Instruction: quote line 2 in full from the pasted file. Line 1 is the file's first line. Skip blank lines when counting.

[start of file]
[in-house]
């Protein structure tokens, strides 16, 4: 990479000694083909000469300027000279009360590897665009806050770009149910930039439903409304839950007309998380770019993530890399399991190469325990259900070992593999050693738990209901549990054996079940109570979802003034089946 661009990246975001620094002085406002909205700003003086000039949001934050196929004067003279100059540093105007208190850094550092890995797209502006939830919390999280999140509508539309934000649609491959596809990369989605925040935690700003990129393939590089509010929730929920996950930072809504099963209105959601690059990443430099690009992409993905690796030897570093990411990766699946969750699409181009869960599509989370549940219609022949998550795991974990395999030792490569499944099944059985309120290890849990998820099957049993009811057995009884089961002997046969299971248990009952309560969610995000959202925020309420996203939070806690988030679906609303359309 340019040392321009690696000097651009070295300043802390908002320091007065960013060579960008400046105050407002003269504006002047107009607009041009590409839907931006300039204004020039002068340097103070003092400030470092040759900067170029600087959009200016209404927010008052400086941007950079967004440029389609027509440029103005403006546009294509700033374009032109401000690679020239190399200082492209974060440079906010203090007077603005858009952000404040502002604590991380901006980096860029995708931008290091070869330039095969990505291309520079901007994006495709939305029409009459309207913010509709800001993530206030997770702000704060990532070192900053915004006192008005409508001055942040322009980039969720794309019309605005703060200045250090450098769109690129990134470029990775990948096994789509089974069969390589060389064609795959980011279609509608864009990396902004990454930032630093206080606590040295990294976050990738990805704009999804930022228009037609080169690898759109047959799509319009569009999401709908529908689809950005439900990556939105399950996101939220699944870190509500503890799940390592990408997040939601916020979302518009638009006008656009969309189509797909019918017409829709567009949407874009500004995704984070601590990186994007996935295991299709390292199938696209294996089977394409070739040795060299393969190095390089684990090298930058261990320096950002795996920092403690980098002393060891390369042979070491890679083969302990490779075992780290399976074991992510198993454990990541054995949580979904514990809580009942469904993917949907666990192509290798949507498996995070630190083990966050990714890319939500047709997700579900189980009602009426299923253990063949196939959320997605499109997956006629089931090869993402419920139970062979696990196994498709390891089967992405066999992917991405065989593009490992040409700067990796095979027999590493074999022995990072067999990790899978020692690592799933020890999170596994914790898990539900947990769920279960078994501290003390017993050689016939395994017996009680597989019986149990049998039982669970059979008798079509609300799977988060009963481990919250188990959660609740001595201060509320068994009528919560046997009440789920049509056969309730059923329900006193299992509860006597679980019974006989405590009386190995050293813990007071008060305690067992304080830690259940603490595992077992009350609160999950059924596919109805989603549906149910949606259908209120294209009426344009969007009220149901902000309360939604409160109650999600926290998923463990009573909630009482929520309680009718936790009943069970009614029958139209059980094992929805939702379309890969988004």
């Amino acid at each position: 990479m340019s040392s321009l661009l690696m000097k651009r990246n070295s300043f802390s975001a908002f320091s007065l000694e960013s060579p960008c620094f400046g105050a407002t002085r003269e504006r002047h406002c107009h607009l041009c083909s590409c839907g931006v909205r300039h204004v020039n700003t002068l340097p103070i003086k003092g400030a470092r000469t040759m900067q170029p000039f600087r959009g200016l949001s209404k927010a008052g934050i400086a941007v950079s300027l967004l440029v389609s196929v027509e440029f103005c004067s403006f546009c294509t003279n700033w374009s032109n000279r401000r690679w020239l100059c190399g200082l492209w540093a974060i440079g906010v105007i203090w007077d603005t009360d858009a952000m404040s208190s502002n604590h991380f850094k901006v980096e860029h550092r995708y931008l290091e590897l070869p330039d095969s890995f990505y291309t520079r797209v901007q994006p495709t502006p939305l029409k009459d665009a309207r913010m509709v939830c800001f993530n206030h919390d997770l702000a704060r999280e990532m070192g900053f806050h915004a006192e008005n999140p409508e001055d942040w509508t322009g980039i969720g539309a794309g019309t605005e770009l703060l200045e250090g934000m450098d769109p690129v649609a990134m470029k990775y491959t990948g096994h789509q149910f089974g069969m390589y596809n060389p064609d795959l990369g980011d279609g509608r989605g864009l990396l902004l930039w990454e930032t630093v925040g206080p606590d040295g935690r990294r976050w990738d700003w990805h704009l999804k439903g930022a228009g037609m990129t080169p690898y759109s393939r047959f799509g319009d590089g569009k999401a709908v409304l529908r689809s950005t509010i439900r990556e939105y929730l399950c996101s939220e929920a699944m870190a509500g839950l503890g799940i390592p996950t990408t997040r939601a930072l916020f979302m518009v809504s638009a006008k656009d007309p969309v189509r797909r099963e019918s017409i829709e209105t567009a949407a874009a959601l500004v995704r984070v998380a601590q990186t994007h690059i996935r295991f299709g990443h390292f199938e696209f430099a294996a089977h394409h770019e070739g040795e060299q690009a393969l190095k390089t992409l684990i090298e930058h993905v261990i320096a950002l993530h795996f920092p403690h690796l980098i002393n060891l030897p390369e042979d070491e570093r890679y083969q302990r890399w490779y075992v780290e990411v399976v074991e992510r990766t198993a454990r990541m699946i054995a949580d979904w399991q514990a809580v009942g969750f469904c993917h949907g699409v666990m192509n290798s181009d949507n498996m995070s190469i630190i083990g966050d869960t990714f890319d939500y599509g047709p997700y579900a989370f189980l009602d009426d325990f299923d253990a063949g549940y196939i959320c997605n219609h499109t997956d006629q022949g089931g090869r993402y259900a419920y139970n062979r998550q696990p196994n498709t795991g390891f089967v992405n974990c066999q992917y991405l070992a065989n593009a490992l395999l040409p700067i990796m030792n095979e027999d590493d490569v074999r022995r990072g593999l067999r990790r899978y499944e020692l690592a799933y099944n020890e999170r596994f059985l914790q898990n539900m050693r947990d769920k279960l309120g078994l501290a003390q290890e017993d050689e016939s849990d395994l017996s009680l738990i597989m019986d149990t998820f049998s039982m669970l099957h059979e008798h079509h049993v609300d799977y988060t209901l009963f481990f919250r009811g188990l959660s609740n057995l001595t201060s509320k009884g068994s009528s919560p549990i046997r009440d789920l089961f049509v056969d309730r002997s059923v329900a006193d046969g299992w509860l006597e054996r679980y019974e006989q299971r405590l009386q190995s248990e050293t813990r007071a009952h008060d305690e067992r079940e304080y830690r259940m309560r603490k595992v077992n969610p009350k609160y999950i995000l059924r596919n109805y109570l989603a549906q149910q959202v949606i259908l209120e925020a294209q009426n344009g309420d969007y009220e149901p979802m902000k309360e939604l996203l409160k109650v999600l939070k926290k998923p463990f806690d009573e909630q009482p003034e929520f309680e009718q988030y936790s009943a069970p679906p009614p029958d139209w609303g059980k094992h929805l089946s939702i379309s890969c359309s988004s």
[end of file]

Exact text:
């Protein structure tokens, strides 16, 4: 990479000694083909000469300027000279009360590897665009806050770009149910930039439903409304839950007309998380770019993530890399399991190469325990259900070992593999050693738990209901549990054996079940109570979802003034089946 661009990246975001620094002085406002909205700003003086000039949001934050196929004067003279100059540093105007208190850094550092890995797209502006939830919390999280999140509508539309934000649609491959596809990369989605925040935690700003990129393939590089509010929730929920996950930072809504099963209105959601690059990443430099690009992409993905690796030897570093990411990766699946969750699409181009869960599509989370549940219609022949998550795991974990395999030792490569499944099944059985309120290890849990998820099957049993009811057995009884089961002997046969299971248990009952309560969610995000959202925020309420996203939070806690988030679906609303359309 340019040392321009690696000097651009070295300043802390908002320091007065960013060579960008400046105050407002003269504006002047107009607009041009590409839907931006300039204004020039002068340097103070003092400030470092040759900067170029600087959009200016209404927010008052400086941007950079967004440029389609027509440029103005403006546009294509700033374009032109401000690679020239190399200082492209974060440079906010203090007077603005858009952000404040502002604590991380901006980096860029995708931008290091070869330039095969990505291309520079901007994006495709939305029409009459309207913010509709800001993530206030997770702000704060990532070192900053915004006192008005409508001055942040322009980039969720794309019309605005703060200045250090450098769109690129990134470029990775990948096994789509089974069969390589060389064609795959980011279609509608864009990396902004990454930032630093206080606590040295990294976050990738990805704009999804930022228009037609080169690898759109047959799509319009569009999401709908529908689809950005439900990556939105399950996101939220699944870190509500503890799940390592990408997040939601916020979302518009638009006008656009969309189509797909019918017409829709567009949407874009500004995704984070601590990186994007996935295991299709390292199938696209294996089977394409070739040795060299393969190095390089684990090298930058261990320096950002795996920092403690980098002393060891390369042979070491890679083969302990490779075992780290399976074991992510198993454990990541054995949580979904514990809580009942469904993917949907666990192509290798949507498996995070630190083990966050990714890319939500047709997700579900189980009602009426299923253990063949196939959320997605499109997956006629089931090869993402419920139970062979696990196994498709390891089967992405066999992917991405065989593009490992040409700067990796095979027999590493074999022995990072067999990790899978020692690592799933020890999170596994914790898990539900947990769920279960078994501290003390017993050689016939395994017996009680597989019986149990049998039982669970059979008798079509609300799977988060009963481990919250188990959660609740001595201060509320068994009528919560046997009440789920049509056969309730059923329900006193299992509860006597679980019974006989405590009386190995050293813990007071008060305690067992304080830690259940603490595992077992009350609160999950059924596919109805989603549906149910949606259908209120294209009426344009969007009220149901902000309360939604409160109650999600926290998923463990009573909630009482929520309680009718936790009943069970009614029958139209059980094992929805939702379309890969988004």